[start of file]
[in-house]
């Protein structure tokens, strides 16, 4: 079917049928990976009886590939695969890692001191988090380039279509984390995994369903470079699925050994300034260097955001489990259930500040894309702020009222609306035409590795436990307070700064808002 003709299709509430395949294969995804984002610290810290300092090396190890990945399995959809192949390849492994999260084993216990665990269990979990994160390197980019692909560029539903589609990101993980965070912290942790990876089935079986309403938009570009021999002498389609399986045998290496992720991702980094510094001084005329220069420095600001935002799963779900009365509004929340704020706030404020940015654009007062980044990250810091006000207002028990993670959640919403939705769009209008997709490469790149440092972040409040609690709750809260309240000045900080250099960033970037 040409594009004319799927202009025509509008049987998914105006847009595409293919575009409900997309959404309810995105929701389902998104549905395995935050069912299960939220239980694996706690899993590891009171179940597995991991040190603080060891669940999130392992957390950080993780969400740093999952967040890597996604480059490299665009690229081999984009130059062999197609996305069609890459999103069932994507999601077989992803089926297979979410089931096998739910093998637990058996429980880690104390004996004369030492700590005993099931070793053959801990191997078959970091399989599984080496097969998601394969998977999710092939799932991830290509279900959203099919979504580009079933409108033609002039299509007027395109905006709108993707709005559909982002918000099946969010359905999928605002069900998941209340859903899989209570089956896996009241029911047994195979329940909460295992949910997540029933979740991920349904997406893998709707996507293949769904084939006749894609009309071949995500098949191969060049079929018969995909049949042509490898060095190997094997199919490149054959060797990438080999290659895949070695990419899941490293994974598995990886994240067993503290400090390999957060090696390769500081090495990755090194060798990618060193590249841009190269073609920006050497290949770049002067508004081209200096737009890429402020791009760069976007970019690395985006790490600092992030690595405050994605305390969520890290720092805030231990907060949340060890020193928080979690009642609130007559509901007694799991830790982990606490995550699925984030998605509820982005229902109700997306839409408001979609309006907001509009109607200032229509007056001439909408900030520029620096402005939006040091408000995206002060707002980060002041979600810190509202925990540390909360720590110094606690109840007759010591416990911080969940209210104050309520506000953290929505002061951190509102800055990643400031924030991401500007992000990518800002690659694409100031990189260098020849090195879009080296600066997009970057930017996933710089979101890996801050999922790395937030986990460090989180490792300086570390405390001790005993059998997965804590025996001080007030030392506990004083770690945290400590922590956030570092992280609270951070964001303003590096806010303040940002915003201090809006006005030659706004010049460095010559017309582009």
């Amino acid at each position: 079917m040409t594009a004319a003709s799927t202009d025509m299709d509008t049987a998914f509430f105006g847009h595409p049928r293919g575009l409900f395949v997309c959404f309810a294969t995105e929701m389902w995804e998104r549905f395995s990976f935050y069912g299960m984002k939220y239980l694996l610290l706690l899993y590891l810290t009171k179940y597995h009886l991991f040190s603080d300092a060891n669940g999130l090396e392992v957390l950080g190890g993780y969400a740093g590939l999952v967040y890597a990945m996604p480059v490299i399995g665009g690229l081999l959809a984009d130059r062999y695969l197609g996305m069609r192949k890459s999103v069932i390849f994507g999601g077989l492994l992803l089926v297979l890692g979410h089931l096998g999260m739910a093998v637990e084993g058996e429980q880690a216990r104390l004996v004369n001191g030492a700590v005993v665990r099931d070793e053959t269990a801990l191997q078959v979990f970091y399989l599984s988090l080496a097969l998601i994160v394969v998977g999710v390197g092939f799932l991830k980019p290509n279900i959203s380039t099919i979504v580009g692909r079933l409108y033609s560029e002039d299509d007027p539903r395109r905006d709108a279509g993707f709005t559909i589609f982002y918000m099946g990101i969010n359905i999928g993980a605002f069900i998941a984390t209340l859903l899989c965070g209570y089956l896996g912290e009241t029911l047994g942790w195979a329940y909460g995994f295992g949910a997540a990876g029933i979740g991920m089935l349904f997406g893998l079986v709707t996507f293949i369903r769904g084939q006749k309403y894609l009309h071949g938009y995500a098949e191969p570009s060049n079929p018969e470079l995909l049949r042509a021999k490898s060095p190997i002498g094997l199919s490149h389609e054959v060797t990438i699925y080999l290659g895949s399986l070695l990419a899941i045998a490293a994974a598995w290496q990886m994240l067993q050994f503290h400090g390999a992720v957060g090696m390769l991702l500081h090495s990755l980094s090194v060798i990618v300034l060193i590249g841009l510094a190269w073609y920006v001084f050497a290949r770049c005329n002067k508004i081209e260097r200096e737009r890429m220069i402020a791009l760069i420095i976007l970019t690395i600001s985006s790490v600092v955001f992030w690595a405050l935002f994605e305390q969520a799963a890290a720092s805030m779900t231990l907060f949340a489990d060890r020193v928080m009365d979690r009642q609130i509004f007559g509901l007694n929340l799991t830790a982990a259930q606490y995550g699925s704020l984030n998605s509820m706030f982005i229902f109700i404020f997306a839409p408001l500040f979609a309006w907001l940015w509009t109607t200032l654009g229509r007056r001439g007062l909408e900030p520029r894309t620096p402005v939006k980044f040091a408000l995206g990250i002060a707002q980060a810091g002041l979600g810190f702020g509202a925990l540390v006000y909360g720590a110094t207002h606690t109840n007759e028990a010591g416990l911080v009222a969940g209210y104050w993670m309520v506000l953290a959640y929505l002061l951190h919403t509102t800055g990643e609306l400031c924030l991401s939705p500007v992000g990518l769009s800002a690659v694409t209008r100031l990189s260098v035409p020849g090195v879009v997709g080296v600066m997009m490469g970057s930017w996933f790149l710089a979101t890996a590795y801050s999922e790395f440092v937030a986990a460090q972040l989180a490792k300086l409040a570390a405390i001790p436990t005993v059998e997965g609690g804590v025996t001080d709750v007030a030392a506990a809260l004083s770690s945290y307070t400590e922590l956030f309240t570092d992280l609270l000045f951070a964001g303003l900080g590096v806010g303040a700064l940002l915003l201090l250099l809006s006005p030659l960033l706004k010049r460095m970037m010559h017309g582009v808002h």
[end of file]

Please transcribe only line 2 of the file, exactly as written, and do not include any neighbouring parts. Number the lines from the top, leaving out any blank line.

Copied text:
């Protein structure tokens, strides 16, 4: 079917049928990976009886590939695969890692001191988090380039279509984390995994369903470079699925050994300034260097955001489990259930500040894309702020009222609306035409590795436990307070700064808002 003709299709509430395949294969995804984002610290810290300092090396190890990945399995959809192949390849492994999260084993216990665990269990979990994160390197980019692909560029539903589609990101993980965070912290942790990876089935079986309403938009570009021999002498389609399986045998290496992720991702980094510094001084005329220069420095600001935002799963779900009365509004929340704020706030404020940015654009007062980044990250810091006000207002028990993670959640919403939705769009209008997709490469790149440092972040409040609690709750809260309240000045900080250099960033970037 040409594009004319799927202009025509509008049987998914105006847009595409293919575009409900997309959404309810995105929701389902998104549905395995935050069912299960939220239980694996706690899993590891009171179940597995991991040190603080060891669940999130392992957390950080993780969400740093999952967040890597996604480059490299665009690229081999984009130059062999197609996305069609890459999103069932994507999601077989992803089926297979979410089931096998739910093998637990058996429980880690104390004996004369030492700590005993099931070793053959801990191997078959970091399989599984080496097969998601394969998977999710092939799932991830290509279900959203099919979504580009079933409108033609002039299509007027395109905006709108993707709005559909982002918000099946969010359905999928605002069900998941209340859903899989209570089956896996009241029911047994195979329940909460295992949910997540029933979740991920349904997406893998709707996507293949769904084939006749894609009309071949995500098949191969060049079929018969995909049949042509490898060095190997094997199919490149054959060797990438080999290659895949070695990419899941490293994974598995990886994240067993503290400090390999957060090696390769500081090495990755090194060798990618060193590249841009190269073609920006050497290949770049002067508004081209200096737009890429402020791009760069976007970019690395985006790490600092992030690595405050994605305390969520890290720092805030231990907060949340060890020193928080979690009642609130007559509901007694799991830790982990606490995550699925984030998605509820982005229902109700997306839409408001979609309006907001509009109607200032229509007056001439909408900030520029620096402005939006040091408000995206002060707002980060002041979600810190509202925990540390909360720590110094606690109840007759010591416990911080969940209210104050309520506000953290929505002061951190509102800055990643400031924030991401500007992000990518800002690659694409100031990189260098020849090195879009080296600066997009970057930017996933710089979101890996801050999922790395937030986990460090989180490792300086570390405390001790005993059998997965804590025996001080007030030392506990004083770690945290400590922590956030570092992280609270951070964001303003590096806010303040940002915003201090809006006005030659706004010049460095010559017309582009």